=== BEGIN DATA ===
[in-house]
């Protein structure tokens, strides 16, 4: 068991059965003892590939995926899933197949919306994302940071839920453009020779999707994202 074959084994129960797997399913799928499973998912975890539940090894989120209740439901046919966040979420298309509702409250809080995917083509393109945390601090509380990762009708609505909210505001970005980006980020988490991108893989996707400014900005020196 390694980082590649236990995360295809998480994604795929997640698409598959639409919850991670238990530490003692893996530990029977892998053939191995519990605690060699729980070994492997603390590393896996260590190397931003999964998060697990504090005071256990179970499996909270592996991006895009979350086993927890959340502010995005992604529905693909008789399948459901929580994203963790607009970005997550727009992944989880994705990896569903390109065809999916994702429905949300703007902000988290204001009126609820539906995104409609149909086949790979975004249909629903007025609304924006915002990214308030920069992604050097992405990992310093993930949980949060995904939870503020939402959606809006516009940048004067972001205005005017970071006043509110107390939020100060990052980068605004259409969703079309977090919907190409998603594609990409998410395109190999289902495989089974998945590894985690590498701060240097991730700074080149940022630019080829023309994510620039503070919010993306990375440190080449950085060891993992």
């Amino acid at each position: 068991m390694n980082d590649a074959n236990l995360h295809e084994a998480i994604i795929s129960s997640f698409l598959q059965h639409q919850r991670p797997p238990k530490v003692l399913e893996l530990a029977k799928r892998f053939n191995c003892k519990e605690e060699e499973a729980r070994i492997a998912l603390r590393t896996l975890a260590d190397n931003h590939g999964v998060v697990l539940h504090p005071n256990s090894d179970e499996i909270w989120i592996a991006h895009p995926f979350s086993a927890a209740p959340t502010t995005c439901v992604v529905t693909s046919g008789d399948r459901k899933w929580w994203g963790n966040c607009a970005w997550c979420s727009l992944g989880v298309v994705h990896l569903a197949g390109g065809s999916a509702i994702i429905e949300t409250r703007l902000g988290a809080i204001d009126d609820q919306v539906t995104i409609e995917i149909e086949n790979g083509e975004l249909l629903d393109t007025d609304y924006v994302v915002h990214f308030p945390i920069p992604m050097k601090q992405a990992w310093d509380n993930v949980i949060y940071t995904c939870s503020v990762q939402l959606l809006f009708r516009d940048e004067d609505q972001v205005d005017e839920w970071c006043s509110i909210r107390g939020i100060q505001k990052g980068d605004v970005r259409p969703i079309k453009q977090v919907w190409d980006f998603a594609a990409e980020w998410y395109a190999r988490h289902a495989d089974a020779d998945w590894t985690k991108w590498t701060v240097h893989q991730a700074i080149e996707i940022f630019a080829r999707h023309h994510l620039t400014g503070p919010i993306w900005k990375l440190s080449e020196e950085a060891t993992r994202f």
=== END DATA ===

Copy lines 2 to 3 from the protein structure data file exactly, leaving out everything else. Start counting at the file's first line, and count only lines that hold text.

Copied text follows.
């Protein structure tokens, strides 16, 4: 068991059965003892590939995926899933197949919306994302940071839920453009020779999707994202 074959084994129960797997399913799928499973998912975890539940090894989120209740439901046919966040979420298309509702409250809080995917083509393109945390601090509380990762009708609505909210505001970005980006980020988490991108893989996707400014900005020196 390694980082590649236990995360295809998480994604795929997640698409598959639409919850991670238990530490003692893996530990029977892998053939191995519990605690060699729980070994492997603390590393896996260590190397931003999964998060697990504090005071256990179970499996909270592996991006895009979350086993927890959340502010995005992604529905693909008789399948459901929580994203963790607009970005997550727009992944989880994705990896569903390109065809999916994702429905949300703007902000988290204001009126609820539906995104409609149909086949790979975004249909629903007025609304924006915002990214308030920069992604050097992405990992310093993930949980949060995904939870503020939402959606809006516009940048004067972001205005005017970071006043509110107390939020100060990052980068605004259409969703079309977090919907190409998603594609990409998410395109190999289902495989089974998945590894985690590498701060240097991730700074080149940022630019080829023309994510620039503070919010993306990375440190080449950085060891993992």
């Amino acid at each position: 068991m390694n980082d590649a074959n236990l995360h295809e084994a998480i994604i795929s129960s997640f698409l598959q059965h639409q919850r991670p797997p238990k530490v003692l399913e893996l530990a029977k799928r892998f053939n191995c003892k519990e605690e060699e499973a729980r070994i492997a998912l603390r590393t896996l975890a260590d190397n931003h590939g999964v998060v697990l539940h504090p005071n256990s090894d179970e499996i909270w989120i592996a991006h895009p995926f979350s086993a927890a209740p959340t502010t995005c439901v992604v529905t693909s046919g008789d399948r459901k899933w929580w994203g963790n966040c607009a970005w997550c979420s727009l992944g989880v298309v994705h990896l569903a197949g390109g065809s999916a509702i994702i429905e949300t409250r703007l902000g988290a809080i204001d009126d609820q919306v539906t995104i409609e995917i149909e086949n790979g083509e975004l249909l629903d393109t007025d609304y924006v994302v915002h990214f308030p945390i920069p992604m050097k601090q992405a990992w310093d509380n993930v949980i949060y940071t995904c939870s503020v990762q939402l959606l809006f009708r516009d940048e004067d609505q972001v205005d005017e839920w970071c006043s509110i909210r107390g939020i100060q505001k990052g980068d605004v970005r259409p969703i079309k453009q977090v919907w190409d980006f998603a594609a990409e980020w998410y395109a190999r988490h289902a495989d089974a020779d998945w590894t985690k991108w590498t701060v240097h893989q991730a700074i080149e996707i940022f630019a080829r999707h023309h994510l620039t400014g503070p919010i993306w900005k990375l440190s080449e020196e950085a060891t993992r994202f």